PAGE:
City of Greater Geelong: Eastern Park Stormwater Harvesting & Reuse

Mar 10, 2013 by     Comments Off    Posted under: Capital Works Projects Under $1M

The innovative project involved diverting stormwater that was being untreated into Corio Bay through a treatment process out into a lake system.  The recycled stormwater replaces 30 million litres of mains drinking water required for watering the Historic Geelong Botanic Gardens and watering the many trees around Central Geelong.  The innovative design has introduced a functional and aesthetically pleasing community asset with 600m of walking paths, 35,000 indigenous plant species and new home for flora and fauna to flourish.  In addition, an entire residential catchment’s stormwater is now being treated, removing litter, sediment and nutrients from entering the Bay.


The primary objective was to secure alternative water supplies to drought proof the historic and Heritage listed Geelong Botanic Gardens and to conserve valuable drinking water within the City of Geelong.  This site is listed in Geelongs “Top 5 Water Users” and was purposely targeted to invewstigate a more sustainable option.

Established over a century and a half ago the Geelong Botanic Gardens has a fasinating history and recognised heritage value, Eastern Park and Geelong Botanic Gardens are listed on the Victorian Heritage REgister.  Trees in the Botanic Gardens and Eastern Park are some of the finest examples in Victoria.  36 trees are listed on the National Trust of Australia (Victoria) Register of Significant Trees.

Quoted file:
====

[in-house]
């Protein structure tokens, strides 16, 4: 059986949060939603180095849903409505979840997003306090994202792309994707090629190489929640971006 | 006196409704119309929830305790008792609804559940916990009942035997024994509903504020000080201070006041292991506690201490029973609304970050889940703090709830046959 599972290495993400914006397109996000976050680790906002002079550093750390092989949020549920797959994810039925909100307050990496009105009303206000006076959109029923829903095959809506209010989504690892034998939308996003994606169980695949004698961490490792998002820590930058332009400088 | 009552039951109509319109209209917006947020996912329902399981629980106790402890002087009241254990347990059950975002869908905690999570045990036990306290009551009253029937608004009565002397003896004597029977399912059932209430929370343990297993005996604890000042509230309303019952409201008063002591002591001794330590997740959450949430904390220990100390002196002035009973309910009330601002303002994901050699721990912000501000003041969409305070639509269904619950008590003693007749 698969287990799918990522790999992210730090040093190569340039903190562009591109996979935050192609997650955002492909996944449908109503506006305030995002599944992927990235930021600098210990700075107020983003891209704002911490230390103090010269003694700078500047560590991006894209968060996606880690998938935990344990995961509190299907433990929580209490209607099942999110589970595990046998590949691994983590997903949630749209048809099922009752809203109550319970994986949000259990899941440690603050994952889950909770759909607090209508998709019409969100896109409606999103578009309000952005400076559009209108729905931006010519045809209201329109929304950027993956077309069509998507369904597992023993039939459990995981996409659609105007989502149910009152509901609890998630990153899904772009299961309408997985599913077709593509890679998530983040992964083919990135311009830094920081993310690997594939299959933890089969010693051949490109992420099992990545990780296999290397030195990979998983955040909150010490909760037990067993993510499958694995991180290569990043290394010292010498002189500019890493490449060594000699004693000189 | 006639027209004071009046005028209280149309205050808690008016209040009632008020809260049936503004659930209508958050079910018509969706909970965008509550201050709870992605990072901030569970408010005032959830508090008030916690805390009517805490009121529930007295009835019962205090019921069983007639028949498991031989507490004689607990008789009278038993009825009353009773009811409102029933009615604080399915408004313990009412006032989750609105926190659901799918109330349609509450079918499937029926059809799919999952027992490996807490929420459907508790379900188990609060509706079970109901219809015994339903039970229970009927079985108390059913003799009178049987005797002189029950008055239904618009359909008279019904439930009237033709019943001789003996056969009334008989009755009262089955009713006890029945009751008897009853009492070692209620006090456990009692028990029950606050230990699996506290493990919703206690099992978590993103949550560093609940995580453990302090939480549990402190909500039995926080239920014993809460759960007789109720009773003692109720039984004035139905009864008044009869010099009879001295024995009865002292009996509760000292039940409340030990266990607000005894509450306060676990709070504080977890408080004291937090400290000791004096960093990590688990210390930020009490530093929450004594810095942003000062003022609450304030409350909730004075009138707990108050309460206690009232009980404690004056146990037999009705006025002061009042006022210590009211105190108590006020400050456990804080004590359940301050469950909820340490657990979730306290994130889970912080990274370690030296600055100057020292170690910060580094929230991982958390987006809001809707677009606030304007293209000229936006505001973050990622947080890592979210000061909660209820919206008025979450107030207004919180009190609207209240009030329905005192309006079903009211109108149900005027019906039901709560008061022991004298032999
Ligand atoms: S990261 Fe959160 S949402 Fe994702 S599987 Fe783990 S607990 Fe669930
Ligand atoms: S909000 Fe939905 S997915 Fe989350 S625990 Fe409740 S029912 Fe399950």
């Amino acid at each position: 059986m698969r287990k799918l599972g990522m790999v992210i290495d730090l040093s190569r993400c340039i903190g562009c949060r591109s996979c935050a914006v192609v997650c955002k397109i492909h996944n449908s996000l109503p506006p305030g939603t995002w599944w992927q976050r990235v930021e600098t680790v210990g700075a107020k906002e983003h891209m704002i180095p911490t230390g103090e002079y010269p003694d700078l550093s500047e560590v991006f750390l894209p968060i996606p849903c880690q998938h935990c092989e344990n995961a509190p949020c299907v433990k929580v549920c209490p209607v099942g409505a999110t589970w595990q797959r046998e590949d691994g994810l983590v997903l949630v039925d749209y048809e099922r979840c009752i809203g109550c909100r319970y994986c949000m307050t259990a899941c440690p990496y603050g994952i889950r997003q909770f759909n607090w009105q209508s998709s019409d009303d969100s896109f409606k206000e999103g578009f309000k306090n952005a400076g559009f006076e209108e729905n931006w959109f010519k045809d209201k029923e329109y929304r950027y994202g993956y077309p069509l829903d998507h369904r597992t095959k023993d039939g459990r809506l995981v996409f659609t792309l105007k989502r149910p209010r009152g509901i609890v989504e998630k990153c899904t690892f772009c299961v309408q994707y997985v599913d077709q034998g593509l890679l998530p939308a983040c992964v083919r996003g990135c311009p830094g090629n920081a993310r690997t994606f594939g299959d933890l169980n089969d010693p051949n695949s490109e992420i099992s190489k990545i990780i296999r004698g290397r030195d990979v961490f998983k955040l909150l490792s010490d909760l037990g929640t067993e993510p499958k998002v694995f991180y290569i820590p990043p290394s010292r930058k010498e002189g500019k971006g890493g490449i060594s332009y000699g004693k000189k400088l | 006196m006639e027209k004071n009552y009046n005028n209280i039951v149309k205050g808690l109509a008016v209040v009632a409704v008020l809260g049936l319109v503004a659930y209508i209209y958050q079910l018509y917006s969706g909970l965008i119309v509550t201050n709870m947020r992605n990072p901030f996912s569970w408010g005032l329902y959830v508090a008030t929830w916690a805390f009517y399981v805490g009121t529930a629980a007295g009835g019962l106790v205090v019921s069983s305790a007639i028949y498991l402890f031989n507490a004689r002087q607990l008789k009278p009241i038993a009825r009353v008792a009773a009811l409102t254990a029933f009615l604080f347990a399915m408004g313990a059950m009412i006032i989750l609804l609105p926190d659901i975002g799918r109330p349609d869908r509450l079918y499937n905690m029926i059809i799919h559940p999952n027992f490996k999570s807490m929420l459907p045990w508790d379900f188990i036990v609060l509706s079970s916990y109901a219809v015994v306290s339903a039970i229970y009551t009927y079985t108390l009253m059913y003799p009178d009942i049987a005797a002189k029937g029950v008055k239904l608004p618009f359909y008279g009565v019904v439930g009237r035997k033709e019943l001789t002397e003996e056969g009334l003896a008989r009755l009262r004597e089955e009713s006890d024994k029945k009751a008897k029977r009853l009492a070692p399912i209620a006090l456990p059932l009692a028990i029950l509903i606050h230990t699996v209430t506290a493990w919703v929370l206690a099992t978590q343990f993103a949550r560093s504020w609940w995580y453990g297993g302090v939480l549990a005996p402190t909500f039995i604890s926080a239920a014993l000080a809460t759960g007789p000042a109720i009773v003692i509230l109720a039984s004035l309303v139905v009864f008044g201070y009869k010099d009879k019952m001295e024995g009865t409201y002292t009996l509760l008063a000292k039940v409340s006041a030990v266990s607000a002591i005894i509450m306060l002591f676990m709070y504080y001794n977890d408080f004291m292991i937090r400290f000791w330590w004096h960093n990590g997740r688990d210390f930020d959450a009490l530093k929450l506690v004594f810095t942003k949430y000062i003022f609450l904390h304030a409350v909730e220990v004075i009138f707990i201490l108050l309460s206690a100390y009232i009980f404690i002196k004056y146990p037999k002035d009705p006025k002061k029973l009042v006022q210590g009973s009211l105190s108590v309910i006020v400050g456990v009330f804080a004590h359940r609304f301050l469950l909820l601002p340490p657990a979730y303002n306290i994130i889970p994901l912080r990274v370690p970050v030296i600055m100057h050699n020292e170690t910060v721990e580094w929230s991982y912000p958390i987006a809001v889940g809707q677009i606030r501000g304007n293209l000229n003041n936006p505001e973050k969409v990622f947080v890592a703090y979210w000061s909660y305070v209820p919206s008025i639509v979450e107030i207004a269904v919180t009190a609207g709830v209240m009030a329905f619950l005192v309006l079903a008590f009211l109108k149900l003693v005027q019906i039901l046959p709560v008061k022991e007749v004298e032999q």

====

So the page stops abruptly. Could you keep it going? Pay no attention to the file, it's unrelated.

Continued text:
The bigger challenge as to build the enormous engineered infrastrucutre requried that would be sympathetic to this unique enviroment, receiv Heritage Victoria approval and have other functional benefits for the community.

Eastern Park is extremenly popular for locals and tourists receiving millions of visits per year.  Given the importance of the plants and the volume of people whom frequented the Gardens he quality of water the porject was reqried to produce was very high.  Infrastrucutre needed to be designed that would remove any public health risk whilst also removing nutrients, hydrocarbons and sediment form the water.

We looked at several locations for the water storage that would be sympathetic to the environment and community whilst hydraulically still functioning as efficiently as possible.  Interestingly, our research found that up until 1925 our preferred location was the exact site in Eastern ark where a lake was until it was filled in to create a cricket field.  The location was called Bunce’s Lake after the curactor that pioneered the devleopment of Eastern Park.

Because the Park is so widely used we implemented an extensive communications plan to prepare the public for the project.  We invested in engaging an artist to create an impression of what the completed project might look like.  The project has matched and exceeded our engineered intentions and is continuing to blend into the landscape whilst receiving widespread acclaim